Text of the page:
inca emperor

Portrait of Túpac Amaru, the last Sapa Inca. In 1533, after the death of Atahualpa, Atahualpa’s brother, Manco Inca Yupanqui, was crowned Emperor by the Spaniards. In 1536, he revolted, gathered troops, and marched on the city of Cuzco and besieged it. The revolt was only partially successful, and he fled to the remote city of Vilcabamba where he continued to rule as Sapa Inca of a “post-Inca” or “neo-Inca” state. He was succeeded by his three sons, of whom Túpac Amaru was the last. Túpac Amaru was captured and executed by the Spanish in 1572, bringing the Inca Empire to a permanent end.

World History: Atahualpa

Atahualpa was the last Sapa Inca (sovereign emperor) of the Inca Empire before the Spanish conquest. During the Spanish conquest, the Spaniard Francisco Pizarro captured Atahualpa and used him to control the Inca Empire. Eventually, the Spanish executed Atahualpa, effectively ending the empire. Although a succession of several emperors who led the Inca resistance against the invading Spaniards claimed the title of Sapa Inca as rulers of the Neo-Inca State, the empire began to disintegrate after Atahualpa’s death. [x]

Emperor's New Groove Facts

Did u know…

1. Originally called The Empire of the Sun, the movie was going to be about an Inca emperor, Manco (not Kuzco, but still voiced by David Spade), switching places with the nearly identical Pacha (a peasant voiced by Owen Wilson, not the one voiced by John Goodman we know and love). Manco was turned into a non-talking llama by Yzma after she found out. So it was basically an Inca version of the Prince and the Pauper, and didn’t go over well with audiences. It was a musical movie that was intended to be as epic as The Lion King, but fell flat. So instead we got… wait for it-

which is honestly still pretty awesome:)

2. Now, about Yzma, well originally she was supposed to be more of a witch doctor than a mad scientist. This is reflected in the orginal design-

Also, her original intentions were to get rid of the sun because it gave her wrinkles and made her ugly. Instead, her master plan became…

 which was still pretty ingenious, even if it didn’t work out.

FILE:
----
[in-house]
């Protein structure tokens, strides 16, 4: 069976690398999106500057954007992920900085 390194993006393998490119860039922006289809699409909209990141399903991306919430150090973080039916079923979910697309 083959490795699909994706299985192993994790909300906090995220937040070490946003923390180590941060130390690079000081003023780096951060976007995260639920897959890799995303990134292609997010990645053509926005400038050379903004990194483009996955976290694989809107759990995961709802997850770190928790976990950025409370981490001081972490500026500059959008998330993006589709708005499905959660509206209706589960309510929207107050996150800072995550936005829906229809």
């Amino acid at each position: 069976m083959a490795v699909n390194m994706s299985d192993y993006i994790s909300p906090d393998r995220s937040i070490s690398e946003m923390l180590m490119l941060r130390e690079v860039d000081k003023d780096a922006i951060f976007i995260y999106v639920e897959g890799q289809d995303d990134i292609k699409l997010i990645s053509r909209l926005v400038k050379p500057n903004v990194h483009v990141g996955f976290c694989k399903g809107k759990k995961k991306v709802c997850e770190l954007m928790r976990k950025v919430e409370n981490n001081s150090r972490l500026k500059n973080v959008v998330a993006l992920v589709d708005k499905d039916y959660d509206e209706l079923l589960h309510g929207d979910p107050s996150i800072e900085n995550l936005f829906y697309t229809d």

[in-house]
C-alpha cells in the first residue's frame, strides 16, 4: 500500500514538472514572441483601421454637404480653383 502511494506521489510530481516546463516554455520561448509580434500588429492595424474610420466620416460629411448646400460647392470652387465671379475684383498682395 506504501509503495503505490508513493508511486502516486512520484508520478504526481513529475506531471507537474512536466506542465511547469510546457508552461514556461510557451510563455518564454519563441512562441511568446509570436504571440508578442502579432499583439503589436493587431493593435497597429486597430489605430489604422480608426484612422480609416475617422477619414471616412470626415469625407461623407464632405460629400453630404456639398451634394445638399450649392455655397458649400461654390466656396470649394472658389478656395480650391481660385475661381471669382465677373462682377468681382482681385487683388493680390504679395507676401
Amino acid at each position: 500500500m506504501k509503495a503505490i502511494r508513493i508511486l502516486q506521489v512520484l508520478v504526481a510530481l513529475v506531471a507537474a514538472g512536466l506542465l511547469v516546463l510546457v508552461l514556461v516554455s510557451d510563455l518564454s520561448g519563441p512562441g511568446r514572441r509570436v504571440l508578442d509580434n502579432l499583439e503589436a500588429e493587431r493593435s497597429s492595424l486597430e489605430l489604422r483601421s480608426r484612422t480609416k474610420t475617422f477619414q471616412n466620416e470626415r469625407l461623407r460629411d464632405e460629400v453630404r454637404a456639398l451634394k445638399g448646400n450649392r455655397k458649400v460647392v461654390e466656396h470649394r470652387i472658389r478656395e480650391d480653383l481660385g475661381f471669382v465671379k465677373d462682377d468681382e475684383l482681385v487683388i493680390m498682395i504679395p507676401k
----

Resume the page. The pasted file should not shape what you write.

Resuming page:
3. In the initial storyline, Manco (aka Emperor Kuzco)  was to fall in love with a llama farmer named Nina during the time he was a llama. Her  character designs were so-

Although I totally love the movie as it turned out,  I wish her character had even a small part, because I like her design.

4.Yzma was supposed to sing a reprise of “Perfect World” telling about her domination of the empire.

5. The old man that throws off Kuzco’s groove is played by John Fielder.

 

While you may not recognize his name, you’ll definitely recognize another character he voices: Piglet!

5. Kuzco’s name comes from Cusco, the capital of the Inca empire. Pacha’s name means earth in the Inca language. This language is called Quechua and is still spoken in South America to this day. 

6. So, you know Kronk’s awesome theme song music? Well, his voice actor Patrick Warburton made it up himself. He also owns the rights to it. Personally, I think it’s a pretty cool theme song, though Kuzco feels different.

7. The directors had Yzma wear purple because it is the color associated with madness. 

Yeah, she pulls it off pretty well. Creepy and crazy.

8.  Finally, there is a documentary about the movie-making process called “The Sweatbox”. Disney tries to keep it very tightly under lock and key, but it has been leaked to Youtube before. If you wanna know more about the movie, look it up. And remember- 

The Crown of the Andes — known in Spanish as La Corona de los Andes and as La Corona de Nuestra Señora de la Asunción de Popayán — is a votive crown originally made for a larger than life-size statue of the Virgin in the Cathedral of Popayán, Colombia. Originating — at least partly — in the 16th century, it purportedly includes emeralds taken from the captured Inca Emperor Atahualpa (1497–1533)


https://en.wikipedia.org/wiki/Crown_of_the_Andes

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July 24th 1911: Bingham at Machu Picchu

On this day in 1911, American historian Hiram Bingham III with his Peruvian guides arrived at the Inca site of Machu Picchu in the mountains of Peru. Machu Picchu is a 15th Century Inca estate built for emperor Pachacuti which was abandoned as a result of the Spanish conquest. The site lay largely undisturbed for hundreds of years, with only locals knowing of its existence. However, with Bingham’s arrival at the site it became known to the wider world and was studied scientifically; he is thus attributed with ’re-discovering’ the erroneously called ‘Lost City of the Incas’. Bingham took artefacts from the site to Yale University for examination and only recently has the university agreed to return them to Peru. In the years since Bingham’s expedition, his grandoise claims of how he trekked through wilderness to find the 'lost city’ have been discredited and instead it has been stressed how the site was accessible and well known to locals. However he is still renowned as the man who introduced the world to this spectacular sight. Restoration work began soon after Bingham’s expedition and the site has since become a major tourist attraction.